Pintful: Mystery Brewing plans to keep innovating in second year

March 6, 2013 


John Frank.


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Mystery Brewing in Hillsborough broke the mold when it debuted a year ago with its seasonal-only craft beer lineup. And don’t expect anything less in the second year.

Founder and head brewer Erik Lars Myers plans to offer Mystery beer in seven-ounce bottles sold in four-packs later this year.

The miniature bottle is a rarity in the craft beer industry, where 22-ounce bombers and champagne bottles typically showcase a brewery’s special offerings. But the smaller size makes more sense for Mystery, which offers four different “flagship” beers each season.

Myers envisions offering four-packs of one beer and mixed packs with one of each seasonal beer, essentially a take-home tasting flight.

“This is going to sound funny as a brewery owner, but I don’t drink that much,” Myers explained last week as the brewery celebrated its one-year anniversary. “Twenty-two (ounce bottles) are really easy, but that’s a lot of beer. Sometimes when I’m sitting down and drinking a beer, I don’t want a ton of it.

“To me it’s about variety, and that fits our model really well,” he continued.

Another reason, Myers explained, is price point. He’s conscientious that Mystery’s select 22-ounce bottles and growlers cost more than most craft beers on the shelves.

“I want to try to make that accessible and small packaging is a way to do that,” he said. Myers said he is aiming for a $5 price point.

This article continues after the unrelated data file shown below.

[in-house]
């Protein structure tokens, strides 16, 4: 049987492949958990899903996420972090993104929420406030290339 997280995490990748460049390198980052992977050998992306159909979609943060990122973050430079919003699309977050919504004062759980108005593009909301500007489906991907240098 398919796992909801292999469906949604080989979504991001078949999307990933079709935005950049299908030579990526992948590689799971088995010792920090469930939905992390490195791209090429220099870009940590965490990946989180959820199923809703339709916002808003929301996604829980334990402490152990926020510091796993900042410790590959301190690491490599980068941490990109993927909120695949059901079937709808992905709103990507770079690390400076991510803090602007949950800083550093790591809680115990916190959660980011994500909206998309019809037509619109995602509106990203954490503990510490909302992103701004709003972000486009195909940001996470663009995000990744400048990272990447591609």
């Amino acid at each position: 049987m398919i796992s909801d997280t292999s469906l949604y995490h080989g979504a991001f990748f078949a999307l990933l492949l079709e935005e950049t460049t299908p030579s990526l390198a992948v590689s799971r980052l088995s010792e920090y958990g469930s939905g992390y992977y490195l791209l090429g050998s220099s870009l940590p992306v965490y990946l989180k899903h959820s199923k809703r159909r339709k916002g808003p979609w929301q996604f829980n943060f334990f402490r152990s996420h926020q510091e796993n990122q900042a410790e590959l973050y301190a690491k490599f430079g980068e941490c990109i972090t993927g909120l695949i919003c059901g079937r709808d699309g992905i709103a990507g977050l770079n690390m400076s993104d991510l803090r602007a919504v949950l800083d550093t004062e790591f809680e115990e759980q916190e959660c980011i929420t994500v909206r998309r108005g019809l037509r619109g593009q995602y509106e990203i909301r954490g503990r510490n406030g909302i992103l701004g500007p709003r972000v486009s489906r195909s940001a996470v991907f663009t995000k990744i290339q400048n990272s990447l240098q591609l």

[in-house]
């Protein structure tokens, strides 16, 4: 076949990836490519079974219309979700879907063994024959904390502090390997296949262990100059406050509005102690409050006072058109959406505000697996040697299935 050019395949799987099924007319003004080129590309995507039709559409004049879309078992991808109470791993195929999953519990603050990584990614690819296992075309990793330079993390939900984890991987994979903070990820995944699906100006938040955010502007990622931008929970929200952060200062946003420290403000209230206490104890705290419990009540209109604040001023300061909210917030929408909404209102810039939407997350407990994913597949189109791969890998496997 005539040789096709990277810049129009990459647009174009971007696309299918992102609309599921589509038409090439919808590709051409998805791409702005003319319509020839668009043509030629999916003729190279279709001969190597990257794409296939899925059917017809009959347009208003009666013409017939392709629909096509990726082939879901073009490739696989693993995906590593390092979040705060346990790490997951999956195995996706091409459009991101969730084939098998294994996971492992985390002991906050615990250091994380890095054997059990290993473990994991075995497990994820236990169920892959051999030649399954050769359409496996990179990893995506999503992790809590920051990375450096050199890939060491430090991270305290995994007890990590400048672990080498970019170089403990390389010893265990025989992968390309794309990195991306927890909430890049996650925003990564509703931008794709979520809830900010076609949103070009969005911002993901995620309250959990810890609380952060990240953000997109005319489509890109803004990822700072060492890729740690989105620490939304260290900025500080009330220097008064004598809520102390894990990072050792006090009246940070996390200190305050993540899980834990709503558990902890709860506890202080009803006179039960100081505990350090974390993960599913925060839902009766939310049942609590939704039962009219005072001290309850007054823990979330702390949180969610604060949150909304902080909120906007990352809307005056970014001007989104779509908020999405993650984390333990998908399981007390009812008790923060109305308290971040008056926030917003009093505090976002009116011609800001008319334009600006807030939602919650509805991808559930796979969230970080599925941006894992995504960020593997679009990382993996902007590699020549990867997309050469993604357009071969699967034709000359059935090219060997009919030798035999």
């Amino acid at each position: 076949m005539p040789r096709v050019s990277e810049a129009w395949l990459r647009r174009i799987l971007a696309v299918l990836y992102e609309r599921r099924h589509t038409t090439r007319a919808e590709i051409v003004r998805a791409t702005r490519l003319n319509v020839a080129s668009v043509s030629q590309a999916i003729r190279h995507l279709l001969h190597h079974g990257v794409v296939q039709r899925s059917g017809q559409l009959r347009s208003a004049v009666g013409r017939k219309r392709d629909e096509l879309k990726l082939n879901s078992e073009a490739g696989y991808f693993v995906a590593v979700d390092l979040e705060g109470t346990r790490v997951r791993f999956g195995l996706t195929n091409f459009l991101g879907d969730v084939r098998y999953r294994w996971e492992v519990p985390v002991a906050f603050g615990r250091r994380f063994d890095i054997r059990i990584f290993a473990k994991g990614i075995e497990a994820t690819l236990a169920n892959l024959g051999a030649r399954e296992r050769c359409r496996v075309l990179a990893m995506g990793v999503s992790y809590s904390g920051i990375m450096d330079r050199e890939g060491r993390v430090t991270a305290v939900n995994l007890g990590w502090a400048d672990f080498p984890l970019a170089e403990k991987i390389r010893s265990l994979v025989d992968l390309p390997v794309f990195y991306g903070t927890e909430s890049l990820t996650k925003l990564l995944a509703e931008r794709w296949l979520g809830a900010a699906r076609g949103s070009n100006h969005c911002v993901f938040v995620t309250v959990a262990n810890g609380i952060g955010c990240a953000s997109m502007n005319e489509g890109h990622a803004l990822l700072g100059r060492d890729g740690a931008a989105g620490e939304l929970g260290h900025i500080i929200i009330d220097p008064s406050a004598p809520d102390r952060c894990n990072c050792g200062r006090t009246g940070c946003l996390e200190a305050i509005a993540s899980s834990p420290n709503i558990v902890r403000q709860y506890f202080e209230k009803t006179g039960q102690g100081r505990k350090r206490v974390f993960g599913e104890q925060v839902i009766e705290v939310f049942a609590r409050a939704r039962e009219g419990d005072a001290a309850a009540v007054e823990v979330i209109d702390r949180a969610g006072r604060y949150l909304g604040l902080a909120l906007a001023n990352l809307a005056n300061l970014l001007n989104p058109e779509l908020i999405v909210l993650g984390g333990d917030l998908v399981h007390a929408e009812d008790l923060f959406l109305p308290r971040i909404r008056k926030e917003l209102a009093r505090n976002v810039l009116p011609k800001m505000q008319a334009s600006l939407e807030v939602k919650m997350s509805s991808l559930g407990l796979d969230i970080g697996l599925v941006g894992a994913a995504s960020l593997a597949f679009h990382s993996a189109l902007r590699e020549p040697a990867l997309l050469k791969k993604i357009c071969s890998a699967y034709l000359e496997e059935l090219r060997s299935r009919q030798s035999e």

A year ago, Myers opened Mystery with great fanfare after writing a book on the state’s craft beer industry, “North Carolina Craft Beer & Breweries.” Even with all his research, Myers said his brewery’s first 12 months were “a year of rolling challenges.”

The major difficulty at the start was getting drinkers and the larger market to understand Mystery’s seasonal-only menu. Unlike most breweries that offer a handful of beers year-round, Mystery’s entire lineup rotates four times a year. A number of restaurants and bars just didn’t get the concept and made sales difficult, he said.

Looking back, he laughs about his first nine months self-distributing in his station wagon, “loaded down with kegs, scraping the fenders, the bumper hitting every time I went over a bump.”

Now signed with a distributor, he is proud of what Mystery accomplished. “I think going from zero to statewide for a brewery our size in under a year is actually quite an achievement,” he said.

In addition to the bottling line, going forward Myers plans to double the brewery’s fermenters and open a tap room at 230 Nash St. in Hillsborough this spring that will feature more experimental batches.

“I think we are continually making better and better beer,” he said.

What I’m drinking

An arcade game that dispenses beer? It’s all the advertisement I needed to get to Big Boss last week where “Beercade: The Last Barfighter” debuted.

The hand-built arcade game features players that resemble the characters in the brewery’s flagship beers – each equipped with a signature move. (Hell’s Belle spits fire and Bad Penny gives opponents a butt slap.)

It was designed as a side project by Adam Carroll, a designer, and Owen Tingle, an associate creative director, at the advertising firm McKinney, which represents Big Boss.

Set against a biker bar backdrop, the players battle in a best-of-three format.

The winner receives a beer dispensed from a tap attached to the front of the game where the coin slots normally are located.

The secret: The loser gets beer, too. On this night, it was Bad Penny Brown Ale, a delicious complement to any video game.

Contact John at 919-829-4698 or On Twitter: @ByJohnFrank.

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